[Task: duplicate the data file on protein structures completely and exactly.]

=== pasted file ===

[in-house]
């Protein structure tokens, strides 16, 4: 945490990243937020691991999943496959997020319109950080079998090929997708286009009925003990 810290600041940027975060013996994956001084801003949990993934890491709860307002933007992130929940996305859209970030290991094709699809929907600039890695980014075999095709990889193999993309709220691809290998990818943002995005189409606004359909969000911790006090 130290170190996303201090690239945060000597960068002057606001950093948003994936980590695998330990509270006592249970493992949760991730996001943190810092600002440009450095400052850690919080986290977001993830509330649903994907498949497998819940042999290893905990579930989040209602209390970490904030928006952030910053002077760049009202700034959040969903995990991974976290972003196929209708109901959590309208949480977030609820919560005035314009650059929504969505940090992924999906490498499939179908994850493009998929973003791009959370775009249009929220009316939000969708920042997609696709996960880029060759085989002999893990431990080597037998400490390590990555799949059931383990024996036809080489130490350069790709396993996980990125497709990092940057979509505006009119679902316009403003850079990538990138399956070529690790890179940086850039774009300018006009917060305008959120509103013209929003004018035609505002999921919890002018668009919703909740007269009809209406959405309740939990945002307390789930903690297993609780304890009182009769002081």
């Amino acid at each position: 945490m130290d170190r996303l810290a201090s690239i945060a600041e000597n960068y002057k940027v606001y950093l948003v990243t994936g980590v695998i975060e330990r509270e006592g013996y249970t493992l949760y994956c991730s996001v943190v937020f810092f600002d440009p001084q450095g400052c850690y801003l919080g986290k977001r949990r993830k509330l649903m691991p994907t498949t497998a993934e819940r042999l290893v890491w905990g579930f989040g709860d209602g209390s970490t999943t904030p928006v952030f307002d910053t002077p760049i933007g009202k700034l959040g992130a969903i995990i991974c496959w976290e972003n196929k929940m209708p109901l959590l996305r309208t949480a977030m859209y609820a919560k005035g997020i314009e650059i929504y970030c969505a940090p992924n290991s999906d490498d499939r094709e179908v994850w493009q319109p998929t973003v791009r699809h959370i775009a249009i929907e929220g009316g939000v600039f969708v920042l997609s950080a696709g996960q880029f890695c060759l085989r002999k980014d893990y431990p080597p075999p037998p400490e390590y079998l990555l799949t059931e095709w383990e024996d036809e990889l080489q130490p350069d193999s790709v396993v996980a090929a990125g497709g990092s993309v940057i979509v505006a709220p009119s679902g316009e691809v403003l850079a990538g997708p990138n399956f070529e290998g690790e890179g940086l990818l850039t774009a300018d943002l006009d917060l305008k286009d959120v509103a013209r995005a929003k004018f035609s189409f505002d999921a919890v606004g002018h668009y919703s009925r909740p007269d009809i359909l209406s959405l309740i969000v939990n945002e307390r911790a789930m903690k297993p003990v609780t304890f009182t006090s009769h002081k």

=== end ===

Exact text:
[in-house]
């Protein structure tokens, strides 16, 4: 945490990243937020691991999943496959997020319109950080079998090929997708286009009925003990 810290600041940027975060013996994956001084801003949990993934890491709860307002933007992130929940996305859209970030290991094709699809929907600039890695980014075999095709990889193999993309709220691809290998990818943002995005189409606004359909969000911790006090 130290170190996303201090690239945060000597960068002057606001950093948003994936980590695998330990509270006592249970493992949760991730996001943190810092600002440009450095400052850690919080986290977001993830509330649903994907498949497998819940042999290893905990579930989040209602209390970490904030928006952030910053002077760049009202700034959040969903995990991974976290972003196929209708109901959590309208949480977030609820919560005035314009650059929504969505940090992924999906490498499939179908994850493009998929973003791009959370775009249009929220009316939000969708920042997609696709996960880029060759085989002999893990431990080597037998400490390590990555799949059931383990024996036809080489130490350069790709396993996980990125497709990092940057979509505006009119679902316009403003850079990538990138399956070529690790890179940086850039774009300018006009917060305008959120509103013209929003004018035609505002999921919890002018668009919703909740007269009809209406959405309740939990945002307390789930903690297993609780304890009182009769002081």
């Amino acid at each position: 945490m130290d170190r996303l810290a201090s690239i945060a600041e000597n960068y002057k940027v606001y950093l948003v990243t994936g980590v695998i975060e330990r509270e006592g013996y249970t493992l949760y994956c991730s996001v943190v937020f810092f600002d440009p001084q450095g400052c850690y801003l919080g986290k977001r949990r993830k509330l649903m691991p994907t498949t497998a993934e819940r042999l290893v890491w905990g579930f989040g709860d209602g209390s970490t999943t904030p928006v952030f307002d910053t002077p760049i933007g009202k700034l959040g992130a969903i995990i991974c496959w976290e972003n196929k929940m209708p109901l959590l996305r309208t949480a977030m859209y609820a919560k005035g997020i314009e650059i929504y970030c969505a940090p992924n290991s999906d490498d499939r094709e179908v994850w493009q319109p998929t973003v791009r699809h959370i775009a249009i929907e929220g009316g939000v600039f969708v920042l997609s950080a696709g996960q880029f890695c060759l085989r002999k980014d893990y431990p080597p075999p037998p400490e390590y079998l990555l799949t059931e095709w383990e024996d036809e990889l080489q130490p350069d193999s790709v396993v996980a090929a990125g497709g990092s993309v940057i979509v505006a709220p009119s679902g316009e691809v403003l850079a990538g997708p990138n399956f070529e290998g690790e890179g940086l990818l850039t774009a300018d943002l006009d917060l305008k286009d959120v509103a013209r995005a929003k004018f035609s189409f505002d999921a919890v606004g002018h668009y919703s009925r909740p007269d009809i359909l209406s959405l309740i969000v939990n945002e307390r911790a789930m903690k297993p003990v609780t304890f009182t006090s009769h002081k």